How medical research gets funded
We need medical research in order to make progress and discoveries that can lead to better health for our future selves and families, but how is research currently funded?
Medical or biomedical research is primarily funded through three major mechanisms:
In the US, the government is one of the largest supporters of biomedical research. The National Institutes of Health (NIH) gives billions of tax dollars to fund biomedical research every year. For 2021, total funding for NIH is set for $42.9 billion.
NIH consists of 27 institutes and centers dedicated to different areas of health and science. Through NIH, researchers can apply for research grants (R- series) depending on the scope and type of research they are pursuing. These grants are highly competitive. Only 20.2% of grant applications were funded in 2018.
Research grants are initially peer-reviewed by another individual working in the area and provided a score that is sent for secondary review by an advisory council. Most researchers do not score high enough to receive funding even after spending months dedicated to a lengthy and tedious grant application process. In 2018, over 80,000 grants applications were denied funding. Every year, about 10% of the NIH grant budget goes to only about 6,000 researchers.
So, what are other avenues of government funding?
The government provides funding through a few other mechanisms, though at a vastly smaller scale than NIH. This includes the military and Department of Defense. US Defense Advanced Research Projects Agency (DARPA) spends about $3.5 billion in research every year and is thought to fund riskier projects than traditional funding agencies. Some remaining avenues for government funding include Veterans Affairs which funds its own research as well as some state government and institutionally-funded research.
Industry primarily funds research based on its own profit-driven interests. Industry sponsors the clinical trials necessary to have an investigational product (experimental drug or device) approved by regulatory agencies, including the Federal Drug Administration (FDA) in the US. The purpose of this research is to test a product that has been shown to be promising in pre-clinical studies (basic lab, cells, animals, etc.) and determine if it can ultimately be effective in treating, preventing, or curing some disease or health condition in humans.
To be approved by the FDA, the investigational product must complete three human-testing phases:
Phase 1) Safety in healthy persons (small number and very controlled)
Phase 2 ) Safety in persons with a particular health condition (maybe 20-100 patients)
Phase 3) Effectiveness in persons with a particular health condition (1000+ patients)
This is an expensive and time-consuming process. It usually involves dozens of research sites across the world recruiting thousands of patients internationally. The costs are in millions of dollars before a product can be proven to be safe and effective to be marketed to the public.
Industry and researchers can sometimes collaborate to fund research that is not for the purpose of testing an investigational product when their interests align. Whenever working with industry, researchers and institutions need to take special precautions to ensure any conflicts of interest are addressed that may bias the research. The vast majority of research spending by industry, though, is focused on getting drugs and devices to market. Most of the early work of basic and pre-clinical research that led to the discovery of a potentially viable investigational product is often funded through NIH, so both our tax dollars and the industry have valuable roles in the development and testing of new therapies.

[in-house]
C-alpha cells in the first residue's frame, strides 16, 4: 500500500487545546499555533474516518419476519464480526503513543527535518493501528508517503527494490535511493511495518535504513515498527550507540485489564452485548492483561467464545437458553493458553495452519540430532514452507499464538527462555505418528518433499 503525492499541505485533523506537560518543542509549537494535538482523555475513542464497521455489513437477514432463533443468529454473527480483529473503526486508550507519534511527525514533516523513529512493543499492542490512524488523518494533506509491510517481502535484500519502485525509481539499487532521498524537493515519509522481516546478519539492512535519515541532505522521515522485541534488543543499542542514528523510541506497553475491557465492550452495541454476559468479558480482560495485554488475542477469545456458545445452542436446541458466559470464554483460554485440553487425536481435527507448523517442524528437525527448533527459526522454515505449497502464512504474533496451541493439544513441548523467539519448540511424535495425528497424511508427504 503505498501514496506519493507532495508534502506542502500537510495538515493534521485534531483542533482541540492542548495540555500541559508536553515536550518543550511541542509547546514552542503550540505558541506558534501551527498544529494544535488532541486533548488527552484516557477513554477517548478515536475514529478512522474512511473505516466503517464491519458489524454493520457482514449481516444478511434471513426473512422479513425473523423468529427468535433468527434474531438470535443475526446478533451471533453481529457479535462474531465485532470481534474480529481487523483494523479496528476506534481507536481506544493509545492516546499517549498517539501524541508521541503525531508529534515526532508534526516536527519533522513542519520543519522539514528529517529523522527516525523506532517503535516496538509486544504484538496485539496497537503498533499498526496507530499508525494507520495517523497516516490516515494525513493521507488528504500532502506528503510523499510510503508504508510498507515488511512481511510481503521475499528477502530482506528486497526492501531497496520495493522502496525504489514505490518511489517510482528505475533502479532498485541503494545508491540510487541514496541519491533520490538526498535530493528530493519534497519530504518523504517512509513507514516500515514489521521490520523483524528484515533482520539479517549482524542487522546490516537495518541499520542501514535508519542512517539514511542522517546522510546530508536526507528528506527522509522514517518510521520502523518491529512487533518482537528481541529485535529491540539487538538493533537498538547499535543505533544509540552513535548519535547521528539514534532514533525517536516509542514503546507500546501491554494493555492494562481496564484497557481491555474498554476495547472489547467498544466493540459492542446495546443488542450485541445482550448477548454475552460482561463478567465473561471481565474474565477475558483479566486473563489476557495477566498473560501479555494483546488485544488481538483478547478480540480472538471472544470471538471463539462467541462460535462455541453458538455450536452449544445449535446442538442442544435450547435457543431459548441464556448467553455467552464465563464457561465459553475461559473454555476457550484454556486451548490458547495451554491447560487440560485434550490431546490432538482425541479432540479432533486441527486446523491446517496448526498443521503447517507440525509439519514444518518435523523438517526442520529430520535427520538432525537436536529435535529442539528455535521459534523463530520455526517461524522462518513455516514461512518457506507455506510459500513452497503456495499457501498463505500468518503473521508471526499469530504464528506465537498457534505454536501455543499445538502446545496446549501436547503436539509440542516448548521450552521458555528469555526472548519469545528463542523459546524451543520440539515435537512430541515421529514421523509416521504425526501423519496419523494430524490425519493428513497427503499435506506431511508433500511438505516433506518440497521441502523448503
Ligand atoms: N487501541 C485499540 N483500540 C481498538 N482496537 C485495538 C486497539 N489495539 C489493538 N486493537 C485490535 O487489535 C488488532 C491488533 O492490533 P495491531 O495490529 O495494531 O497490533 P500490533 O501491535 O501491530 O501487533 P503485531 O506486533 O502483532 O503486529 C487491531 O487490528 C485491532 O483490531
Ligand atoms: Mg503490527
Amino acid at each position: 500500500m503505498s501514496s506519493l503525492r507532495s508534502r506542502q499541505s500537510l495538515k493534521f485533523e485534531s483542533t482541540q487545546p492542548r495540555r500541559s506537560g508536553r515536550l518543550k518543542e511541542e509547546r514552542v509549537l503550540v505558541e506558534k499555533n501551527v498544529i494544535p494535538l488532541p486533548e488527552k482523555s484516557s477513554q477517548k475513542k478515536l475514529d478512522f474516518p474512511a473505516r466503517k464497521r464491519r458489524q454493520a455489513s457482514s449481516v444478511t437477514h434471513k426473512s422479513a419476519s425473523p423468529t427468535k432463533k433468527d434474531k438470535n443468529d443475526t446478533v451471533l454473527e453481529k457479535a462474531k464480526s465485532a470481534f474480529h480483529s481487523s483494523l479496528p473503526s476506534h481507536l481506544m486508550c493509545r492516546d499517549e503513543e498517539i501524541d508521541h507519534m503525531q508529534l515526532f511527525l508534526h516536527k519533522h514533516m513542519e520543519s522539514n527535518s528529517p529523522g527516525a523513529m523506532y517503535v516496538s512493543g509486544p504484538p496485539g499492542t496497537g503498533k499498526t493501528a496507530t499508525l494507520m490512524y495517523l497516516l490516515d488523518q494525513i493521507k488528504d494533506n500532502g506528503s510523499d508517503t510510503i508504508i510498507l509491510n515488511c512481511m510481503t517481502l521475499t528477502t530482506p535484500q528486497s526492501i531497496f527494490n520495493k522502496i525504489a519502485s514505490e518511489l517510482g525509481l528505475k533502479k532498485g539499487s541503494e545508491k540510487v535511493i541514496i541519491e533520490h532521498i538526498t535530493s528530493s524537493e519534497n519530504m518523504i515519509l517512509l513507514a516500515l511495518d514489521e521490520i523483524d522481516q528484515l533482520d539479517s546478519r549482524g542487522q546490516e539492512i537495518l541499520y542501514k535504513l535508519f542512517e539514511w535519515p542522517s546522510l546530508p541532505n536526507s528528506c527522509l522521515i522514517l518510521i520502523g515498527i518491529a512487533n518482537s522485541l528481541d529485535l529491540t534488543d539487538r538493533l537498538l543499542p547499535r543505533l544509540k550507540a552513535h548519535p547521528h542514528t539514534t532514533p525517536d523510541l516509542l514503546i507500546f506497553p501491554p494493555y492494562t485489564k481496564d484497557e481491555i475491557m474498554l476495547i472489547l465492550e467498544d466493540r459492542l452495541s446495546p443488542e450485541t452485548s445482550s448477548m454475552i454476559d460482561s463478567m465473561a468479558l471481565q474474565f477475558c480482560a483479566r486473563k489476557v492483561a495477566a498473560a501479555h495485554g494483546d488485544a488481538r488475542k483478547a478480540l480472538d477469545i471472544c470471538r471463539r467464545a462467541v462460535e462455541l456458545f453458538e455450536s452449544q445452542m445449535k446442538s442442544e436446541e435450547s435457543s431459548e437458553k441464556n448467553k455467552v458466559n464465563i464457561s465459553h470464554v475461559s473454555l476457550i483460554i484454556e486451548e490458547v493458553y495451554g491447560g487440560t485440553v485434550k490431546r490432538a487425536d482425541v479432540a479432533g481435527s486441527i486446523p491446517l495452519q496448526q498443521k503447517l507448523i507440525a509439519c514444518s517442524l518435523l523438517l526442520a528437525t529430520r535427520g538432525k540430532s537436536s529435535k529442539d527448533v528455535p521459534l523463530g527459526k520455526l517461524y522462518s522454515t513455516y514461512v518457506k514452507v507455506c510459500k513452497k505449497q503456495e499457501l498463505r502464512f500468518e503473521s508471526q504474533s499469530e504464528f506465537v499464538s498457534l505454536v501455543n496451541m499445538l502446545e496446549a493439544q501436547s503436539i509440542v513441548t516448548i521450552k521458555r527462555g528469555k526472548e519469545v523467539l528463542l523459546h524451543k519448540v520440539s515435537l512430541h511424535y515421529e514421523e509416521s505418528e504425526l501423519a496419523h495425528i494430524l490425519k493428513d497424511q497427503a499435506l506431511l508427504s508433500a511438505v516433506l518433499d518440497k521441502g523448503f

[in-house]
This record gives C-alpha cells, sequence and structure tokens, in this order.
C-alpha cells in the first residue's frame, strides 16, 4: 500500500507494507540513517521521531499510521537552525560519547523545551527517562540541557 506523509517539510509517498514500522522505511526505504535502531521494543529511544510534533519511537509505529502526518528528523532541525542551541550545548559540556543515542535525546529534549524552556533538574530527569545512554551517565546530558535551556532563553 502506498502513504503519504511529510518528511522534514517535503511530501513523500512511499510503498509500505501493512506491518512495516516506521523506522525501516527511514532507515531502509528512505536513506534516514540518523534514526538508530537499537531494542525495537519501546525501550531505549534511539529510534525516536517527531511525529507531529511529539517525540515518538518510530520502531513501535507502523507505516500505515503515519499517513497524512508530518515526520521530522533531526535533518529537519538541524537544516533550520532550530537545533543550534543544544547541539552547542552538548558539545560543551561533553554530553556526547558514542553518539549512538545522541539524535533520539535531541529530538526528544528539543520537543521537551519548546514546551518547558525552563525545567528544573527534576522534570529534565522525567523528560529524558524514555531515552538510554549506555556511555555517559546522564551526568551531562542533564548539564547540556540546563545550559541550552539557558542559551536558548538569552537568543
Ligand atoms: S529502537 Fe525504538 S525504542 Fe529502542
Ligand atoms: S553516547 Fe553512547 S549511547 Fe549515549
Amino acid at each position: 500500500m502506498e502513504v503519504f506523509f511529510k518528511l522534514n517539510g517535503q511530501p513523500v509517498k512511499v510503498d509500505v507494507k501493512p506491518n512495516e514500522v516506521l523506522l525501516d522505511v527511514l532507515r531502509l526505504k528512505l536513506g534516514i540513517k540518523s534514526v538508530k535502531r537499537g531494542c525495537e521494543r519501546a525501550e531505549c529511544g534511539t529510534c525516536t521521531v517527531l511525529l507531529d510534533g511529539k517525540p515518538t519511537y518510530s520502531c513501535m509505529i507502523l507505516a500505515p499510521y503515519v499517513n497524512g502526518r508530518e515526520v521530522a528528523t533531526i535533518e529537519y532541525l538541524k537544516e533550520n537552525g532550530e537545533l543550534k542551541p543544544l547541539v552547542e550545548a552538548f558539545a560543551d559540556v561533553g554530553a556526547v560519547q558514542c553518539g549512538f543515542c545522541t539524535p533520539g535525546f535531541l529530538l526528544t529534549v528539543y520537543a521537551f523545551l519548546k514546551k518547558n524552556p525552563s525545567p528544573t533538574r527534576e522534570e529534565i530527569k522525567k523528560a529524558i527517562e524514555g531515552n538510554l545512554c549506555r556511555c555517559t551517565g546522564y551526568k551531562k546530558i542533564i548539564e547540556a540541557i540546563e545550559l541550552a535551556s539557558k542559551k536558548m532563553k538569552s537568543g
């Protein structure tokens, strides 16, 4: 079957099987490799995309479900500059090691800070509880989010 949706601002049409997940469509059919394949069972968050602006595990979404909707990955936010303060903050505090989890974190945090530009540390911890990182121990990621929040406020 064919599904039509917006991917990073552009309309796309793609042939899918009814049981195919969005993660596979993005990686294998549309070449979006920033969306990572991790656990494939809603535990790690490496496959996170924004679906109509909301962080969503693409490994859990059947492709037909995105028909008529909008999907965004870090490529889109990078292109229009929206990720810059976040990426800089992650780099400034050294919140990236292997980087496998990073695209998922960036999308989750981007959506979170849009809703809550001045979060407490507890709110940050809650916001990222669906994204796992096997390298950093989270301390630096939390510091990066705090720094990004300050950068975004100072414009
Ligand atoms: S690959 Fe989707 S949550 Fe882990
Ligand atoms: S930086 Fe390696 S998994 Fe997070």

Between competitive government grants and selective interests of the industry, researchers have tons of valuable and meaningful medical research that is still left unfunded. This is where philanthropy steps in. The philanthropy sector mostly comprises charities and foundations dedicated to particular causes, such as the American Cancer Society and American Heart Association. Researchers can apply for grants with these organizations. Similar to NIH, these grants have review processes, and funding is usually determined by only a small, selective group of individuals. For most non-profit organizations, donors do not get a choice in selecting specific research to support.
Crowdfunding is a promising new philanthropic platform for funding research. Crowdfunding as a concept has grown in popularity over the last decade through platforms, such as Gofundme and Kickstarter, as a mechanism for raising money through public support. Campaigns on these platforms cover anything from paying medical bills to entrepreneurship.
A few platforms focus crowdfunding on scientific advancement and research projects. Research Lead is a crowdfunding platform that connects individuals with researchers to support medical research. Unlike other science-based crowdfunding platforms, researchers are screened on both their credentials and research methodology to ensure only verified researchers with quality studies are supported. Additionally, a milestone-based grant process allows individuals to not only choose the research but hold researchers accountable. Sponsors receive regular updates as the study progresses.
If you would like to learn more about how you can sponsor research through crowdfunding, visit our main page at researchlead.com.